Browsing the archives for the blogging category.


Out Until Sunday

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blogging

We’re about to start a meditate-your-butt-off retreat here in the temple, so I’ll be offline (officially) until Sunday. Do try to behave. Please feel free to discuss whatever atrocities are going on.

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Techno Dukkha

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blogging

I’m sorry I’ve been scarce. My PC laptop had a meltdown on Thursday and I had to take it to the GeekSquad desk at the local BestBuy to get it fixed. Was supposed to get it back today; now they are saying a couple more days. I’m working on a Mac in the temple office nobody’s using, but I hate writing on a strange computer. Just feels odd.

So, carry on.

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Yogi Berra, 1925-2015

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“I really didn’t say everything I said.” — Yogi Berra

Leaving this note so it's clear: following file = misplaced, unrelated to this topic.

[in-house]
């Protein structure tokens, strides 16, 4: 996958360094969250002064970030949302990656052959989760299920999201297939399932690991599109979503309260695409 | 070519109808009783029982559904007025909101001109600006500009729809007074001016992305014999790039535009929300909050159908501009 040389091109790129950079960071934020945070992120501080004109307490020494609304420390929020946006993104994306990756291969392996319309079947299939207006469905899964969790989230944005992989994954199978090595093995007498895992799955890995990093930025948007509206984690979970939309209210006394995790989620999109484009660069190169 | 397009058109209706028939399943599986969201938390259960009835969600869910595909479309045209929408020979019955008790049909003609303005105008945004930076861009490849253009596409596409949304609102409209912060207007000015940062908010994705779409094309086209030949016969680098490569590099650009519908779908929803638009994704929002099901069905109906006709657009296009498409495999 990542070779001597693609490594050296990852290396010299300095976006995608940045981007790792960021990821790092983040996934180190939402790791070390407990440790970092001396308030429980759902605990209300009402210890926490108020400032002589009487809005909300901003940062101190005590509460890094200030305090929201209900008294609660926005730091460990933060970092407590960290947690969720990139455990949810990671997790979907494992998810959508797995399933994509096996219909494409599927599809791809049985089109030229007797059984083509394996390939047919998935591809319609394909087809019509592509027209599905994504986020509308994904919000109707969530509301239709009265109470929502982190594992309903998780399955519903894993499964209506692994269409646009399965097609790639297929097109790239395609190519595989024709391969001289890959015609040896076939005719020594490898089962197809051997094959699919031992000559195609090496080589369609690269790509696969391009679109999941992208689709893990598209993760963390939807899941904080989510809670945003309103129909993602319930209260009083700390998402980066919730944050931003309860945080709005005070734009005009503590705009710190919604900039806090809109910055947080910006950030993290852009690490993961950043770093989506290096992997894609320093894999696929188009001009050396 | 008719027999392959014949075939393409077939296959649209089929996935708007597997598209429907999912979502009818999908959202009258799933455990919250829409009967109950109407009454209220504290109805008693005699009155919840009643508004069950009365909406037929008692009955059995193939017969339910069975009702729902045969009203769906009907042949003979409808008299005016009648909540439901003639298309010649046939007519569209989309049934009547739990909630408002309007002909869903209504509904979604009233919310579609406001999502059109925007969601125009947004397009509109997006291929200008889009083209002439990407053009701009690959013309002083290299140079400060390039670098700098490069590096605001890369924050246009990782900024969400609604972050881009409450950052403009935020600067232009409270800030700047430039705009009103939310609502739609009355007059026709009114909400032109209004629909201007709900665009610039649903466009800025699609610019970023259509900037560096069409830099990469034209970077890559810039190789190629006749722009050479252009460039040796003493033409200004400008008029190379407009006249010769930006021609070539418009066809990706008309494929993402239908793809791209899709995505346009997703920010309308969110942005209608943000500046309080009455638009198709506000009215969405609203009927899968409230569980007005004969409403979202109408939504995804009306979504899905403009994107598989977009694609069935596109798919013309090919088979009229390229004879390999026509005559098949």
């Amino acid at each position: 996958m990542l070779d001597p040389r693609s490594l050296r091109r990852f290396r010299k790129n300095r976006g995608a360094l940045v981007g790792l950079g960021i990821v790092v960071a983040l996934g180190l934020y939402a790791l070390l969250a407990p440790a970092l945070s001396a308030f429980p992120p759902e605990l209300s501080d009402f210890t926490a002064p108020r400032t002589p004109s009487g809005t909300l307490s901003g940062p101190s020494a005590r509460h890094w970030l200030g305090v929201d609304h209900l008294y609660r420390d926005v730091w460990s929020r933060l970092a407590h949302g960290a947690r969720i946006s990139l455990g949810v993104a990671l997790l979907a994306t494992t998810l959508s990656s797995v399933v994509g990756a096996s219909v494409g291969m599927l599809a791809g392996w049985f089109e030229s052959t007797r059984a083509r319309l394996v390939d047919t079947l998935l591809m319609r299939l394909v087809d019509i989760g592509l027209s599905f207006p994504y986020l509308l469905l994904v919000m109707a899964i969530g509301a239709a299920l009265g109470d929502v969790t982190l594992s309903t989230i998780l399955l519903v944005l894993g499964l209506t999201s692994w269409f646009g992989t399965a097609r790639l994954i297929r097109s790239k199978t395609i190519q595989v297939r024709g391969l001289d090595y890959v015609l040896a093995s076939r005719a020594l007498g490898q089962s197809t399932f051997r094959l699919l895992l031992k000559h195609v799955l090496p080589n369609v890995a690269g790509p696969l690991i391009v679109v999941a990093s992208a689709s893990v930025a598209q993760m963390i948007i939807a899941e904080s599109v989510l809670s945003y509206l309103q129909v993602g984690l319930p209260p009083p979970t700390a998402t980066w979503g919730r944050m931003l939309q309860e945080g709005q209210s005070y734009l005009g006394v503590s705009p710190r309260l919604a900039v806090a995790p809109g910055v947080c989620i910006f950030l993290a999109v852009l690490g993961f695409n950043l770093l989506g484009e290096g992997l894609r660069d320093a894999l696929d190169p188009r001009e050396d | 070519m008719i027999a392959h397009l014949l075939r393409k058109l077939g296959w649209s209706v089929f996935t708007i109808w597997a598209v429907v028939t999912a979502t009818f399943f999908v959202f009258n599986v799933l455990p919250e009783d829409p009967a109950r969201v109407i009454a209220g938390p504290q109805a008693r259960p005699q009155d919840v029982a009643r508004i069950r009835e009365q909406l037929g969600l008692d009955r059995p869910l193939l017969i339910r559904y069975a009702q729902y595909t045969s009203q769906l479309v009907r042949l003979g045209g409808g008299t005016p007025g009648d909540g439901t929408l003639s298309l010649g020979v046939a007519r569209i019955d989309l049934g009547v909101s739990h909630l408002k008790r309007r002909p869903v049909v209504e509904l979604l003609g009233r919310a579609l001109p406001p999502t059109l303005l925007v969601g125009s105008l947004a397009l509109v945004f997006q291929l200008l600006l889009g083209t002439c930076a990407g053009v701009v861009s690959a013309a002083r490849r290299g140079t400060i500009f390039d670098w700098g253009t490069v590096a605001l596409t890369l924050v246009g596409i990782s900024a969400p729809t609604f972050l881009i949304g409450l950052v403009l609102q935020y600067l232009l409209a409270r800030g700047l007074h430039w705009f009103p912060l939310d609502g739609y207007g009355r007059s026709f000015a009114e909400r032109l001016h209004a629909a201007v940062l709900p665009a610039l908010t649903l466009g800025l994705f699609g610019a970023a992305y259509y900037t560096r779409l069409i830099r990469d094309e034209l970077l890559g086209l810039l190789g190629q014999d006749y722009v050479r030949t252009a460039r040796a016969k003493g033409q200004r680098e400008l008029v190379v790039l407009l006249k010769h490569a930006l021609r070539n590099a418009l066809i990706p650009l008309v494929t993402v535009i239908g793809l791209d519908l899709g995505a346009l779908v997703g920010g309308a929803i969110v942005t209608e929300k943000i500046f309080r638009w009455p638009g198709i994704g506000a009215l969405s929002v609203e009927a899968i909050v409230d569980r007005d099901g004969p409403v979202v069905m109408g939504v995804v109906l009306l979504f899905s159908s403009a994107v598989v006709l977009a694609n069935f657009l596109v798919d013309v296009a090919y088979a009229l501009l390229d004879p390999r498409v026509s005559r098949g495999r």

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Sometimes You Need to Dance

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These Are the Jokes, Folks

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Actual headline at Christian Science Monitor: Is Donald Trump the Next Ronald Reagan?

In the “you can’t make this up” department: Jim Bob Duggar Wants To Counsel Sexual Abuse Victims, Pitches New Reality Show

In the “karma’s a bitch” department: Arizona ‘Patriot’ Militia Busted By Feds In Plot To Steal Drugs From Bogus Cartel

Here’s the punch line: Jeb! is now arguing that his brother’s Iraq mission was accomplished.

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It May Be Early to Call It a Pattern, but …

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blogging, Social Issues

Three apparently unrelated news stories are tied together by one factor. The news stories are:

  1. Rachel Dolezal and her attempt at race reassignment;
  2. Ariel Bradley, the “ISIS bride” from Tennessee who has gone all-in for jihad; and
  3. This week’s murder of five family members in Broken Arrow, Oklahoma, allegedly by the oldest son.

The common factor is that the principles of these stories were all  home-schooled by parents who were tightly controlling and kept their children isolated from mainstream culture.